Chairman points to record of secrecy, Clinton's recent email record scandal as reasons Maine people should reject her candidacy
Augusta- Maine Republican Party Chairman Rick Bennett released the following statement today in the wake of Hillary Clinton's declaration that she will seek the Democrat nomination for President of the United States.
“Maine people, perhaps more than the people of any other state, strongly believe in transparency and accountability in government,” said Chairman Bennett. “Hillary Clinton's record of scandal and secrecy, including her recent email scandal, is adverse to this inclination and the Maine tradition of honest government.”
“If Hillary Clinton had been in charge of a department of Maine State Government instead of working for the Obama administration, she would have been drummed out of office for the recent email scandal alone,” said Mr. Bennett. “Instead, Democrat leaders, including those in Maine, seem to be marching her toward a coronation to lead President Obama's third term as President of the United States. In these difficult times, Maine people deserve and expect their candidates for President to be questioned and challenged to earn office, not crowned.”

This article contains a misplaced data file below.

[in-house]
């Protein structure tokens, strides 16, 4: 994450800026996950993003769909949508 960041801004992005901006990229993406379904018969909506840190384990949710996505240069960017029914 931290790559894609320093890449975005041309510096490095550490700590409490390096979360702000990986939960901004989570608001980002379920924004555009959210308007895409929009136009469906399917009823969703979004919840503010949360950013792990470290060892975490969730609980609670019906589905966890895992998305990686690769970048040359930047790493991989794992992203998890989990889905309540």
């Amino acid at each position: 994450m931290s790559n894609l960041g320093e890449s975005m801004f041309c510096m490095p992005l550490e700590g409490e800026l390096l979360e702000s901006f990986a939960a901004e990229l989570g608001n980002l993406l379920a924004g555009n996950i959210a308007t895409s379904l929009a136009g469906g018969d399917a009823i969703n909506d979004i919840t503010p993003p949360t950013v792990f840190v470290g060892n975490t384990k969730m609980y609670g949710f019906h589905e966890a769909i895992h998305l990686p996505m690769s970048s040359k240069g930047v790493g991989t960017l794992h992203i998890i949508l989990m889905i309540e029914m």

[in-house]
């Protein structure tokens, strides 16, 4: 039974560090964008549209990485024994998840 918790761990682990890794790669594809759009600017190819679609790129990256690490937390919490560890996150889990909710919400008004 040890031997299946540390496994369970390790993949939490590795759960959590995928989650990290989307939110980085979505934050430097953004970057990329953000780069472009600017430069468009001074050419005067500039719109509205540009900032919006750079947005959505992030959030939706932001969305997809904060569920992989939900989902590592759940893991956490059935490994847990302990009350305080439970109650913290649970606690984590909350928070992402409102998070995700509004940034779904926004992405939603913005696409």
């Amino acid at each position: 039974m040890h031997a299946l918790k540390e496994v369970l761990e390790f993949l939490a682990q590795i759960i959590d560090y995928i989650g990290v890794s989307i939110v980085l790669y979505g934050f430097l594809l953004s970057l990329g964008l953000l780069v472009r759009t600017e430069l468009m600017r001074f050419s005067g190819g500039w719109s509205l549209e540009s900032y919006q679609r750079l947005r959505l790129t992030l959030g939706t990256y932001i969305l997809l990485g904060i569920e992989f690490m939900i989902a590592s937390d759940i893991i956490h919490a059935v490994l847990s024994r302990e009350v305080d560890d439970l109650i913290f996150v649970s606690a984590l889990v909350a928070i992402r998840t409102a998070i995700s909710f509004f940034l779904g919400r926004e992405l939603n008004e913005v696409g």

The Dems like to compare the raw number of jobs or GDP growth in Maine to other states' since the recession. Here's what nonpartisan Maine Department of Labor chief economist Glenn Mills has to say about that:
See also John Haskell, editor of Pinetreeconomics at the Bangor Daily News, who is "by no means a supporter of LePage nor the Maine GOP," disagreeing with us on "minimum wage, welfare, and bonds," ripping into the Dems' argument (screenshot available on request):
So what does the state DOL's chief economist say is a better measure of economic growth? It's his preferred method for comparing Maine to other states.
Investing.com had a headline on point last week as well, calling the employment-to-population ratio "The One Job Metric You Need to Watch."
And if you don't like the employment-to-population ratio, there's always the unemployment rate, which has dropped from 8.0% to 5.5% in LePage's first term, well below the national average.